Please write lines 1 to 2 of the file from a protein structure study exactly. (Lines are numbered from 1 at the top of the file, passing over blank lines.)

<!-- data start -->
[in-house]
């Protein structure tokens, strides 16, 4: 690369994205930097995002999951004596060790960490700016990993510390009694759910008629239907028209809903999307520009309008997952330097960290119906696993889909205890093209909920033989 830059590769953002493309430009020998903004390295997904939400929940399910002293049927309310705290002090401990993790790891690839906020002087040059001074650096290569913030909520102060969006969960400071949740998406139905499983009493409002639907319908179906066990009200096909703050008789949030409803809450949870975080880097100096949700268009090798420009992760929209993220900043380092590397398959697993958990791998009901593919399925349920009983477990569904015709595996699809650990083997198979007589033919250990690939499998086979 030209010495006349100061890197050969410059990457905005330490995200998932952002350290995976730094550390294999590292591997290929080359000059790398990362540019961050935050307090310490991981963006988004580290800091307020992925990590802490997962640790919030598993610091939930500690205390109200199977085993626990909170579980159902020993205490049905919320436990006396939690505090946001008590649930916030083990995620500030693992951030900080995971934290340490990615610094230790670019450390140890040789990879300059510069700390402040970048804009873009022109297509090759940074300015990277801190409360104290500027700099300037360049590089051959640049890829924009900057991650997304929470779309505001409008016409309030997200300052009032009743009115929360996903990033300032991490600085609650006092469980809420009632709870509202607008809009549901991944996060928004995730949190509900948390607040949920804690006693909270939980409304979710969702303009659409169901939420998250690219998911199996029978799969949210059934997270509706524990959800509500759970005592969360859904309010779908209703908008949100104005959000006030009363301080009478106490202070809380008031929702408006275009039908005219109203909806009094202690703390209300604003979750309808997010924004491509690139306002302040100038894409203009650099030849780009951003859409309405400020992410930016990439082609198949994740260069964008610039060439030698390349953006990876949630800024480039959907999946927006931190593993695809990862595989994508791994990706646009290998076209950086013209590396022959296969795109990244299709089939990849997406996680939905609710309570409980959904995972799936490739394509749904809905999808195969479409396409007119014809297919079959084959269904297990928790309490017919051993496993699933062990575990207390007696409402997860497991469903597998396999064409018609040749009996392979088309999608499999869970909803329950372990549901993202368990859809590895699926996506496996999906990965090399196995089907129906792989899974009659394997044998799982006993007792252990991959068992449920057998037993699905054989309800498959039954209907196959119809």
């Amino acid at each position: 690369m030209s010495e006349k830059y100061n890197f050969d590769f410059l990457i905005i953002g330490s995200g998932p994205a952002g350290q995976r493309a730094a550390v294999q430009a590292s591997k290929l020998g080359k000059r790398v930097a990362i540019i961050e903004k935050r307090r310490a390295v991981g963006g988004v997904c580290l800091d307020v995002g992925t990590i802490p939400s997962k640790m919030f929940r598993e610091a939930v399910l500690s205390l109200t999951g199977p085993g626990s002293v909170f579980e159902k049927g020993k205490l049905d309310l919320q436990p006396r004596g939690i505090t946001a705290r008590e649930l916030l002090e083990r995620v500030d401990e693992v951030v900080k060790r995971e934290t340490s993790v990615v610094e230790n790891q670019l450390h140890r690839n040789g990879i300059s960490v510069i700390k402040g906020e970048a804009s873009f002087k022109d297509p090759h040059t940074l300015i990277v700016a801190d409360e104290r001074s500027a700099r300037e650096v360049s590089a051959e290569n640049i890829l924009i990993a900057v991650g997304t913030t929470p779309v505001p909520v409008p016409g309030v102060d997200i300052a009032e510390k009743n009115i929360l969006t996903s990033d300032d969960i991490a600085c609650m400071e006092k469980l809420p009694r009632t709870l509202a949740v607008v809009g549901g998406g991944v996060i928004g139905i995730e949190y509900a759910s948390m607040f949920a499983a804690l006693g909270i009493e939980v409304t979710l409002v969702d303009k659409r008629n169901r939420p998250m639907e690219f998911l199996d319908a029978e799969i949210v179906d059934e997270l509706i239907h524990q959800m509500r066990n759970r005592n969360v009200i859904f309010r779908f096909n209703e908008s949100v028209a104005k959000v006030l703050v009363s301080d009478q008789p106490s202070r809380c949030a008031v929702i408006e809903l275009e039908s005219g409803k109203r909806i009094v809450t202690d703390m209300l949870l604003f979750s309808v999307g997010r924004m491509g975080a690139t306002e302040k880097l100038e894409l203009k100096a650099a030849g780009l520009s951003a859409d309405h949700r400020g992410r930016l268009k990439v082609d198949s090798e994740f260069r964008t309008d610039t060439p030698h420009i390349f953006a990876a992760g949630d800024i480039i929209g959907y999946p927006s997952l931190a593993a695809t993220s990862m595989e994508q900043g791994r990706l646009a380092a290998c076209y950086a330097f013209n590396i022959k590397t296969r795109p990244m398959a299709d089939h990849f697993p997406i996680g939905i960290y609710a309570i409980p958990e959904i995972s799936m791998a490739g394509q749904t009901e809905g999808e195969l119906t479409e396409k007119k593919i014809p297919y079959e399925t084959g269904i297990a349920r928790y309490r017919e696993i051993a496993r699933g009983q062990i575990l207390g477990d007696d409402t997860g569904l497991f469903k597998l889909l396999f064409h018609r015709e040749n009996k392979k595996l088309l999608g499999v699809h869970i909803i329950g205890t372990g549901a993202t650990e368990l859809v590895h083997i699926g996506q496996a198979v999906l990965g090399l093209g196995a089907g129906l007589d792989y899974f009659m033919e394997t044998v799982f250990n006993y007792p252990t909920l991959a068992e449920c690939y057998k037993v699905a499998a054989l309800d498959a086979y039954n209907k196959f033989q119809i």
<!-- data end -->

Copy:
[in-house]
């Protein structure tokens, strides 16, 4: 690369994205930097995002999951004596060790960490700016990993510390009694759910008629239907028209809903999307520009309008997952330097960290119906696993889909205890093209909920033989 830059590769953002493309430009020998903004390295997904939400929940399910002293049927309310705290002090401990993790790891690839906020002087040059001074650096290569913030909520102060969006969960400071949740998406139905499983009493409002639907319908179906066990009200096909703050008789949030409803809450949870975080880097100096949700268009090798420009992760929209993220900043380092590397398959697993958990791998009901593919399925349920009983477990569904015709595996699809650990083997198979007589033919250990690939499998086979 030209010495006349100061890197050969410059990457905005330490995200998932952002350290995976730094550390294999590292591997290929080359000059790398990362540019961050935050307090310490991981963006988004580290800091307020992925990590802490997962640790919030598993610091939930500690205390109200199977085993626990909170579980159902020993205490049905919320436990006396939690505090946001008590649930916030083990995620500030693992951030900080995971934290340490990615610094230790670019450390140890040789990879300059510069700390402040970048804009873009022109297509090759940074300015990277801190409360104290500027700099300037360049590089051959640049890829924009900057991650997304929470779309505001409008016409309030997200300052009032009743009115929360996903990033300032991490600085609650006092469980809420009632709870509202607008809009549901991944996060928004995730949190509900948390607040949920804690006693909270939980409304979710969702303009659409169901939420998250690219998911199996029978799969949210059934997270509706524990959800509500759970005592969360859904309010779908209703908008949100104005959000006030009363301080009478106490202070809380008031929702408006275009039908005219109203909806009094202690703390209300604003979750309808997010924004491509690139306002302040100038894409203009650099030849780009951003859409309405400020992410930016990439082609198949994740260069964008610039060439030698390349953006990876949630800024480039959907999946927006931190593993695809990862595989994508791994990706646009290998076209950086013209590396022959296969795109990244299709089939990849997406996680939905609710309570409980959904995972799936490739394509749904809905999808195969479409396409007119014809297919079959084959269904297990928790309490017919051993496993699933062990575990207390007696409402997860497991469903597998396999064409018609040749009996392979088309999608499999869970909803329950372990549901993202368990859809590895699926996506496996999906990965090399196995089907129906792989899974009659394997044998799982006993007792252990991959068992449920057998037993699905054989309800498959039954209907196959119809």